NORD gratefully acknowledges Nicola Longo, MD, PhD, Chief, Division of Medical Genetics, University of Utah Health Care; Scientific and Medical Advisory Board, Association for Creatine Deficiencies, for the preparation of this report.
Creatine transporter deficiency (CTD) is an inborn error of creatine metabolism. The onset of symptoms occurs during infancy, but the average age of diagnosis ranges from 2 to 66 years of age. Since the disease is now becoming recognized and screening is available, it is anticipated that diagnosis will primarily occur within the first 3 years of life.
CTD is one of the three cerebral creatine deficiency syndromes (CCDS). These conditions are inborn errors of creatine metabolism which interrupt the formation or transportation of creatine. Creatine is necessary to increase adenosine triphosphate (ATP), which provides energy to all cells in the body. Creatine is essential to sustain the high energy levels needed for muscle and brain development.
The severity of CTD varies from patient to patient. Global developmental delays affect all children with this disorder and may be the first sign, appearing before other symptoms. Intellectual disability of variable severity is typically present with prominent speech and language delay, autistic behavior, and seizures.
Additional symptoms may include, muscle weakness, behavior disorders, hyperactivity, and gastrointestinal problems. Children with CTD may experience slow growth (failure to thrive) and delayed development of motor skills such as sitting and walking. Affected individuals tend to tire easily.
CTD is caused by a change (mutation) in the creatine transporter gene, SLC6A8. This mutation results in a blockage in the transportation of creatine to the brain and muscle.
The inheritance pattern for CTD is X-linked. X-linked genetic disorders are conditions caused by a non-working gene on the X chromosome and manifest mostly in males. Females that have a non-working gene present on one of their X chromosomes are carriers for that disorder. Carrier females usually do not display symptoms because females have two X chromosomes and only one carries the non-working gene. Males have one X chromosome that is inherited from their mother and if a male inherits an X chromosome that contains a non-working gene he will develop the disease.
Female carriers of an X-linked disorder have a 25% chance with each pregnancy to have a carrier daughter like themselves, a 25% chance to have a non-carrier daughter, a 25% chance to have a son affected with the disease and a 25% chance to have an unaffected son.
If a male with an X-linked disorder is able to reproduce, he will pass the non-working gene to all of his daughters who will be carriers. A male cannot pass an X-linked gene to his sons because males always pass their Y chromosome instead of their X chromosome to male offspring.
CTD is estimated to account for 1-2% of all unexplained X-linked intellectual disabilities. It is the most common of the three cerebral creatine deficiency syndromes.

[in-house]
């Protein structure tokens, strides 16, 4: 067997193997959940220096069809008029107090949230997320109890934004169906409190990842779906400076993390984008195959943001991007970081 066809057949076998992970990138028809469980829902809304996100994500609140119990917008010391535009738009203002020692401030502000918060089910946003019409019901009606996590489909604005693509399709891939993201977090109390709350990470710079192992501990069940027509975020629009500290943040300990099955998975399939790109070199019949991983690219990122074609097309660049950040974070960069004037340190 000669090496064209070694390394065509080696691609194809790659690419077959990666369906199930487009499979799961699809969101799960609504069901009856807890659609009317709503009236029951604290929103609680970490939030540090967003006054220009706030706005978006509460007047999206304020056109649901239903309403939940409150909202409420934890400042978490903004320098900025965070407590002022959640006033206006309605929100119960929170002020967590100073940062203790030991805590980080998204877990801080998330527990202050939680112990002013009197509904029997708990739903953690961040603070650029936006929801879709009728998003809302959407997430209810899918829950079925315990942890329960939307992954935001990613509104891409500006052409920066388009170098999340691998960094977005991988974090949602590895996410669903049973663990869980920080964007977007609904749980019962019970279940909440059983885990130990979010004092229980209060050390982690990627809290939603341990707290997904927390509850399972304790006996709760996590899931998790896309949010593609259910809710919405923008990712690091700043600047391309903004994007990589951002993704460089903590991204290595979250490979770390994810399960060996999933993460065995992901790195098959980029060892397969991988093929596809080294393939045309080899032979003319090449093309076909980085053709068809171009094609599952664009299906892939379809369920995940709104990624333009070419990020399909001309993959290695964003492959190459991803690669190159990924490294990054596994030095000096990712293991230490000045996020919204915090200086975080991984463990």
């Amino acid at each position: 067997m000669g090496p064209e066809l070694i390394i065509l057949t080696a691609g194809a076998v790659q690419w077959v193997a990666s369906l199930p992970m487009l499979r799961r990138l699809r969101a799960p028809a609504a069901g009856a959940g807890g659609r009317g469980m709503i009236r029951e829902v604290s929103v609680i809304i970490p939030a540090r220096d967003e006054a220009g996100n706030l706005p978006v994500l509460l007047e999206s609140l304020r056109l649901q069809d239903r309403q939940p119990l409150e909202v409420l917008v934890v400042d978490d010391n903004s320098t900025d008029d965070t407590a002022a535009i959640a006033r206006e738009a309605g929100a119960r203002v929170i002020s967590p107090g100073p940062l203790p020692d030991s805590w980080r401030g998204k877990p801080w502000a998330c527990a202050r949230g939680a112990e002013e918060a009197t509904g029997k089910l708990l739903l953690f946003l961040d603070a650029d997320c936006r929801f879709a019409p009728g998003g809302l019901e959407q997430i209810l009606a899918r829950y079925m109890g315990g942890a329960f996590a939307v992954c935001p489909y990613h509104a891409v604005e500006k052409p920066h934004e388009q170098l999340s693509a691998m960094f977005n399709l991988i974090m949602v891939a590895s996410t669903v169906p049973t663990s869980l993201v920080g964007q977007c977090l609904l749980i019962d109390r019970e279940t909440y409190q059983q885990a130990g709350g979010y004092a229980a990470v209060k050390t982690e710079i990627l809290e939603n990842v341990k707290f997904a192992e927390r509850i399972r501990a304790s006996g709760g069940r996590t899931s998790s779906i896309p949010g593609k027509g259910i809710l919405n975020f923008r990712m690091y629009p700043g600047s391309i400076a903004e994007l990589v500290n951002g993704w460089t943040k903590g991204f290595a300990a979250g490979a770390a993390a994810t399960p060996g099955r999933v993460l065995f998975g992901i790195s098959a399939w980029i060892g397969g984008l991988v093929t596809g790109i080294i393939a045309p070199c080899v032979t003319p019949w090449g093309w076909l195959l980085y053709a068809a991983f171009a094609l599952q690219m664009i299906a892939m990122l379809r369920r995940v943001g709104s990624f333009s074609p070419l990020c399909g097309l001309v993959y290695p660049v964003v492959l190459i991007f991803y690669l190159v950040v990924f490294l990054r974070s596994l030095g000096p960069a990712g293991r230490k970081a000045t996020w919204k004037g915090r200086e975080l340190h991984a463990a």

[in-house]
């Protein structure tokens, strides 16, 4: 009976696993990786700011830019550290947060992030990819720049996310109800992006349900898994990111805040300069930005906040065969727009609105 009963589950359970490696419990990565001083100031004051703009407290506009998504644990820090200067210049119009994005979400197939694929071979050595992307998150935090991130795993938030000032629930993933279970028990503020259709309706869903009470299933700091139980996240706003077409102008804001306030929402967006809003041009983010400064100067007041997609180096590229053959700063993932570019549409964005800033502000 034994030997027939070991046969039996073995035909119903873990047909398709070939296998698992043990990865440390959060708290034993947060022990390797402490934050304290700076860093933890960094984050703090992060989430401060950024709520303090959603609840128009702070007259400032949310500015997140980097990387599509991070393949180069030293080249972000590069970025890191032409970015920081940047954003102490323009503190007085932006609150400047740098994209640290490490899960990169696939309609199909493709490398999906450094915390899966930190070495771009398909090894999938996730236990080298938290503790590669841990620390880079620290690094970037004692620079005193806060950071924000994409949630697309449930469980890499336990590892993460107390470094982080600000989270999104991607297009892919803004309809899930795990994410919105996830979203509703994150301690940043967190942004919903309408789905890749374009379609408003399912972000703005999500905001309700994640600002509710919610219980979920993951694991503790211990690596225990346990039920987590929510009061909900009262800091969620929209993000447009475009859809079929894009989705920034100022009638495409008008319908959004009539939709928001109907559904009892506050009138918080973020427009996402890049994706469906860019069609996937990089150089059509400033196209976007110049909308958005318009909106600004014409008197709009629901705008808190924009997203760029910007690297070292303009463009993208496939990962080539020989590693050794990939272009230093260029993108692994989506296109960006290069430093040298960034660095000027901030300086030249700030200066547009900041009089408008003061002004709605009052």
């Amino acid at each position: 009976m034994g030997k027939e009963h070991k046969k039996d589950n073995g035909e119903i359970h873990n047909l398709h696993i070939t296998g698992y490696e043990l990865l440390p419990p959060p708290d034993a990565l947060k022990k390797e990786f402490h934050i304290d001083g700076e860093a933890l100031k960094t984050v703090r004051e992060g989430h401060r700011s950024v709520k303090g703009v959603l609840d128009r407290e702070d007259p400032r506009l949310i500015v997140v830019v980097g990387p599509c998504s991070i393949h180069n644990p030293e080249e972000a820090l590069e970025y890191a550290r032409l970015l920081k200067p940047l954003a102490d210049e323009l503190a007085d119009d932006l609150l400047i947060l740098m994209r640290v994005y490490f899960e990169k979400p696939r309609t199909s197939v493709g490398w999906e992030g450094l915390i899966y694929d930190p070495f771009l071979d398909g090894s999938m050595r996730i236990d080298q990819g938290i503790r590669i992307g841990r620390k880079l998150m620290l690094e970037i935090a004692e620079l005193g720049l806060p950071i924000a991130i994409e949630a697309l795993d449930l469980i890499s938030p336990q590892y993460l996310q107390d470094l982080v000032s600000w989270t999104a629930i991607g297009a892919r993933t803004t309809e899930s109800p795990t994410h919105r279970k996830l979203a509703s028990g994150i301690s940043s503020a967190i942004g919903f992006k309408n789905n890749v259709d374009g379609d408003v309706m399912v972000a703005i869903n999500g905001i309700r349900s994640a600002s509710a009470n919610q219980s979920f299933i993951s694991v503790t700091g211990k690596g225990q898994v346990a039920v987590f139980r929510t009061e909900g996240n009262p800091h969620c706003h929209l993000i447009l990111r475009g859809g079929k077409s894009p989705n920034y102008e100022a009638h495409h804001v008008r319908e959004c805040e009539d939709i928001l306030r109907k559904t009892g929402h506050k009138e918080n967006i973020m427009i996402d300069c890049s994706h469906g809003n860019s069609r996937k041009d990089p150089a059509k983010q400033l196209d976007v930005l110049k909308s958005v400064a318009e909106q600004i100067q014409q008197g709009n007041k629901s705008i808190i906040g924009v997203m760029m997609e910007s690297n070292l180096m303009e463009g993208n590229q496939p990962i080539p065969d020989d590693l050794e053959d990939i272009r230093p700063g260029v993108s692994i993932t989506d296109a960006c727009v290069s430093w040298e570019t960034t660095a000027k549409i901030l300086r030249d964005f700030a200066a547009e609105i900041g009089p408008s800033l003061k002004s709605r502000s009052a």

Testing in both urine and plasma is recommended by measuring the concentration of creatine (Cr), guanidinoacetate (GAA), and creatinine (Crn). A positive screen for CTD is based on plasma GAA that is normal with creatine being normal and urine GAA that is normal and creatine being elevated (maybe normal in females).
Follow up genomic testing for mutations in the SLC6A8 gene may be ordered along with brain MRI with spectroscopy to confirm a CTD diagnosis. MRI with spectroscopy is useful for measuring creatine levels in the brain.
Individuals diagnosed with CTD may require the coordinated efforts of a team of specialists. A pediatrician or an adult primary care physician, neurologist, geneticist, dietician and a doctor who is familiar with metabolic disorders may need to work together to ensure a comprehensive approach to treatment. Occupational, speech, and physical therapists may be necessary to treat developmental disabilities and behavior therapy to address behavior problems.
Treatments with oral supplementation are available for individuals with a cerebral creatine deficiency syndrome, but this type of treatment has not shown to improve the outcomes in most people with CTD.
However, there may be some clinical benefits to a subset of individuals with a CTD when treated with creatine monohydrate, L-arginine, and glycine. Additional treatments for CTD are under investigation.
For CTD patients being treated with creatine monohydrate, a routine measurement of renal function should be considered to detect possible creatine-associated kidney disease (nephropathy).
Treatments are being investigated for CTD. One such investigation is the transport of dodecyl creatine ester incorporated into lipid nanocapsules. This strategy has shown to be able to cross the blood-brain barrier and enter brain cells. This investigation is highly preliminary. Another is a creatine analog called cyclocreatine that has shown improvements in cognitive abilities in SLC6A8 deficiency mice. This therapy is being investigated and shows the most promising for a possible treatment for CTD patients.
Information on current clinical trials is posted on the Internet at https://clinicaltrials.gov/. All studies receiving U.S. Government funding, and some supported by private industry, are posted on this government web site.
For information about clinical trials being conducted at the NIH Clinical Center in Bethesda, MD, contact the NIH Patient Recruitment Office:
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Some current clinical trials also are posted on the following page on the NORD website:
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